lblData.Text = vbNewLine + "No connection could be established with the Soliton controller on IP address " + strIP + " and port number " + strPort _
                         + vbNewLine + vbNewLine + "Please check the following:" _
                         + vbNewLine + "That the port numbers are exactly the same on both the client and the controller." _
                         + vbNewLine + "That the IP addresses are in the same subnet (i.e. both are 255.255.255.255)." _
                         + vbNewLine + "That the IP addresses are NOT the same (i.e. 169.254.0.1 (controller IP) and 169.254.0.2 (client IP)." _
                         + vbNewLine + "The network cable is plugged in securely at both ends (only applicable if client and controller are different devices)."
        End Try

    End Sub
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  #10  
Old 05-03-2011, 11:16 AM
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I spent an hour I could have spent playing Minecraft on that post last night. You may not have meant it, but your argument implies you think my points are invalid. I think as a courtesy if you're going to disagree with someone's assessment you should include a reason why you feel like their suggestions shouldn't be taken.

I didn't ask why you did it because it's clear: you needed to make sure your input matched a format and you implemented the best thing you could think of. But if you're going to do explain the "why", it'd be nice to see either, "You're right, your technique is easier and does the same thing." or, "I think your technique works but I had some functional requirements it does not meet." The biggest insult you can give me is to make me feel like you don't read my posts.
Quote:
I originally had it coded so the cursor could be placed anywhere in the text box but that compromised the integrity of the data check.
That's not a problem with your logic, it's a problem with Val(). Val() will tell you that 12a34 is 12. None of the .NET parsing methods I discussed in my article will do that.

If a stool has a broken leg, you shouldn't use it to reach for things on high shelves even if you can stack some books under it to prop it up. It's unstable and dangerous; you should get a new stool. Val() is unsteady and dangerous; use a different stool.

Quote:
Probably seems like a bit of overkill like putting a nail in with a sledge hammer but I like to try making my programs idiot proof (not possible I know but I try), by thinking of every conceivable error someone might enter into the text box.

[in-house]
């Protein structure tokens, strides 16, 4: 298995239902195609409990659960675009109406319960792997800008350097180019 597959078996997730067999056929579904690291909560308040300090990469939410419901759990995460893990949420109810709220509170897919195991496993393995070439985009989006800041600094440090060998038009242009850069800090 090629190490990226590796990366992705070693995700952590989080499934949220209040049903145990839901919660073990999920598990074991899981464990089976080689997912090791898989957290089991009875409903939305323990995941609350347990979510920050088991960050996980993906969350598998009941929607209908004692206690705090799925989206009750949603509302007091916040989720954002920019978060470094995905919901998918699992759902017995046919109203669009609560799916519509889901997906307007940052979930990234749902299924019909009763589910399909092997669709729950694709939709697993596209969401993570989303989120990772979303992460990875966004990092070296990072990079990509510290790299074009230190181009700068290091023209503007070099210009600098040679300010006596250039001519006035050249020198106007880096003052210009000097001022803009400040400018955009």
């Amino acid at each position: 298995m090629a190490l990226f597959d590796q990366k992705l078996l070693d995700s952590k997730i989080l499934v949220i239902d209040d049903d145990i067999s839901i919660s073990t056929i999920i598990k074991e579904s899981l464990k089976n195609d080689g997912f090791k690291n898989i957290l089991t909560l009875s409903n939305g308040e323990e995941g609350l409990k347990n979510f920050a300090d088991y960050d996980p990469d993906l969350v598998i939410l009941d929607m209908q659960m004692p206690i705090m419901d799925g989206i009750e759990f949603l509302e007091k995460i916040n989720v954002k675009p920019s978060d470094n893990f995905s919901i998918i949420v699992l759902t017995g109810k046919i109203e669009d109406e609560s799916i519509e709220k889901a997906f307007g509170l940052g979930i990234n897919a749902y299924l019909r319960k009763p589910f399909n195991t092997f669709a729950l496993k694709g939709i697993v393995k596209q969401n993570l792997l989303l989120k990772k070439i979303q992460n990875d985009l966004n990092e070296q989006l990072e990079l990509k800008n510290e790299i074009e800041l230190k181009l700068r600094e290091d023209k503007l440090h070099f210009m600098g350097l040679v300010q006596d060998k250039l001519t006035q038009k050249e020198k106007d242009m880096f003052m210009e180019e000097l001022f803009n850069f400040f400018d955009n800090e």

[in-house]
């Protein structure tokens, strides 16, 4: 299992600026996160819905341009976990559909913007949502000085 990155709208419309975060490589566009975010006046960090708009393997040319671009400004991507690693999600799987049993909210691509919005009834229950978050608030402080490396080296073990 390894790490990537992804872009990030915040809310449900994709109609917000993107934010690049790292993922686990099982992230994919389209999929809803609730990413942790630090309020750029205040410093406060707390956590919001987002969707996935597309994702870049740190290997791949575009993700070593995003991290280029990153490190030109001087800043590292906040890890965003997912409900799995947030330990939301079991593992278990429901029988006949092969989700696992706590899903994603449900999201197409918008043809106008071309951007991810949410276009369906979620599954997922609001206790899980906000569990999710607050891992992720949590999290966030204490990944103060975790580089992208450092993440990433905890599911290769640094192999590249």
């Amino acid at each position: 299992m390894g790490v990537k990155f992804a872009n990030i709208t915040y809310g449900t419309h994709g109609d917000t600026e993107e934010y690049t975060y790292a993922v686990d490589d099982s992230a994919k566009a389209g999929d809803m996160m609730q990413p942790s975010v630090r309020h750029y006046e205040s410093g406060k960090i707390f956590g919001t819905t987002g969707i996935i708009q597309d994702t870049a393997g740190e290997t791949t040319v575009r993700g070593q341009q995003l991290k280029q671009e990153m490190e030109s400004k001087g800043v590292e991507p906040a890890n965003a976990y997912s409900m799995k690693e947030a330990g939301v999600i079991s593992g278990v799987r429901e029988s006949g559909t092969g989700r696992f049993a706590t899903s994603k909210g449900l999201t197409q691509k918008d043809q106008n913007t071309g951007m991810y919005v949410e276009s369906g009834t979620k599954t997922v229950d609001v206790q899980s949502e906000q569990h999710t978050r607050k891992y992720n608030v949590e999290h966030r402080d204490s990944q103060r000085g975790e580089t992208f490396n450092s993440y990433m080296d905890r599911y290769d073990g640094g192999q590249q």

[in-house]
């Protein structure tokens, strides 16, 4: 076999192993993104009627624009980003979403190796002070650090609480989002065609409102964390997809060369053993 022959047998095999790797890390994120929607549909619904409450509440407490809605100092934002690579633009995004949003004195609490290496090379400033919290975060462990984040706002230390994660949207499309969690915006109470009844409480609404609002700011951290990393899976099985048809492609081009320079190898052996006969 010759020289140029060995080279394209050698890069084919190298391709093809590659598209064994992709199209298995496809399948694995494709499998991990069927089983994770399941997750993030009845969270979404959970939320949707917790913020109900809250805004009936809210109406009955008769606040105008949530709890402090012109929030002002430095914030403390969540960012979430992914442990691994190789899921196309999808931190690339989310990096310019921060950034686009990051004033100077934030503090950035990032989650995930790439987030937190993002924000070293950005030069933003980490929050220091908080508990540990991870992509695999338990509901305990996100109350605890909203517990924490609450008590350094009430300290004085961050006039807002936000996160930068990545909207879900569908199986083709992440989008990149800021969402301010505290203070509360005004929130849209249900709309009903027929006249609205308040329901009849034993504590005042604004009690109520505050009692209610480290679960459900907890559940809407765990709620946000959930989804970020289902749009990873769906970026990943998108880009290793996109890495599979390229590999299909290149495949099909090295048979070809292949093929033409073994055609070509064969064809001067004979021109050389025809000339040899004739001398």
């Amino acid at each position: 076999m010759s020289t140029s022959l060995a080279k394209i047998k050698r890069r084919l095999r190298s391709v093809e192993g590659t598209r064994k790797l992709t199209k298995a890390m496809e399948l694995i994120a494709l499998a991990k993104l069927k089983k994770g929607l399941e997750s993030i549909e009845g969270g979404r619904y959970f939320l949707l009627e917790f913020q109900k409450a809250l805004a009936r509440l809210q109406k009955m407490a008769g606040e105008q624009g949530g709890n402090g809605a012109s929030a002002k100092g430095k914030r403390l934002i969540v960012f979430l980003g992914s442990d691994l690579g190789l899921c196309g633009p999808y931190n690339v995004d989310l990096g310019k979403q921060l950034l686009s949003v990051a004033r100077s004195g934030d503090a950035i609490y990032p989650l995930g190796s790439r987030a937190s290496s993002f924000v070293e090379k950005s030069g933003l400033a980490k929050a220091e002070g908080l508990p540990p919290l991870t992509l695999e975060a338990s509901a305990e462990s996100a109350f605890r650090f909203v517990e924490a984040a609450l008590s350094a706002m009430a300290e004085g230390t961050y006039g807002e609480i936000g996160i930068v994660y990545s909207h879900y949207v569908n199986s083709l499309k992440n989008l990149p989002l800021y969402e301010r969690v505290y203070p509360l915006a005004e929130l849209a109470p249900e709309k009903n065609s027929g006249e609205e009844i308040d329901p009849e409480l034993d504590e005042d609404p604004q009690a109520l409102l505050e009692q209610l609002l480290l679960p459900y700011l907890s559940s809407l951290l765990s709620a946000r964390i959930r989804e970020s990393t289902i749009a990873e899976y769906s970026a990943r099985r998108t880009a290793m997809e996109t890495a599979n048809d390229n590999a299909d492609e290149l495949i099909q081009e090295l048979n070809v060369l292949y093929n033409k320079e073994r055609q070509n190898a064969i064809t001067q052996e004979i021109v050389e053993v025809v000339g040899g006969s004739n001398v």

My technique is just as robust. It's not enough to say "my event handlers will protect me". If you put the validation in the code that gets the values from the controls, you won't have a problem. If you want a full example, ask.
Quote:
For the average Joe who is smart enough to enter the right numbers, they are never going to be penalised by having to see the error message.
I'm going to put my foot down on this one.

If you think your users are "dumb" or need to be penalized then you need to stop writing software until you improve your attitude. No exceptions. It is your obligation as a software developer to do your best to help your users accomplish their goals with as little friction as possible. If you cannot shoulder this burden, you should not make life harder for the rest of us by releasing programs that anger people. Some of us have integrity and want people to respect the job "software developer".

Have you never typed a letter when you meant a number? Do you use the backspace key on your keyboard? Would you like to have someone sit over your shoulder and belittle you every time you make a mistake? If I put a thumbtack on your backspace and delete keys, would you thank me? No? Then why do you think it's a good idea to write programs that do this?

I use a CD image burning program that infurates me every time I use it. When I'm selecting an image, it displays .iso, .bin, and .cue files. Actually, .cue files are an invalid selection; if I pick one I get this dialog:
Quote:
You shouldn't select the CUE file. You should pick the BIN file. I'll fix this mistake for you, but be more careful in the future.
Oh, I'm sorry. I got caught up in the moment. Someone stole my CD collection a few months ago and I was trying to burn an image from the backups I had made. I should have spent a week reading documentation about CD imaging formats first! I'll just shut down my computer and take some days off of work to avoid this sin again.

Or maybe the godforsaken lazy programmer could have hit backspace four times and made a dialog that didn't display CUE files if they were invalid? It took a lot more work to detect it and complain about it than it would have to either silently fix it or just not let me make the mistake. I am never going to donate to this open-source project because of this immature contempt. And the moment I find a free program that does the same thing, I'm never using this one again.

Is that what you want your users to say? "I'm only using this because I have no choice, and I'm not going to pay for it." That's not what I want. I want my users to say, "Why would I use a different program when this one is so useful?"

Quote:
Me.lblCdA.Text = Me.tbCd.Text * Me.lblFrontArea.Text

* is just a symbol for multiplication, how does everyone else do it?
The Text property is a string. It makes no sense to multiply a string. If you had Option Strict on, the compiler would tell you this. (Maybe you've tried it and found it annoying. Ironic since you don't mind bothering your user with message boxes ) Sure, your function won't get there if the strings aren't valid numbers, but the compiler doesn't know that for sure.

The way everyone else does it is they convert strings to numbers before performing math; you don't want the compiler to do magic behind your back because you can't control magic.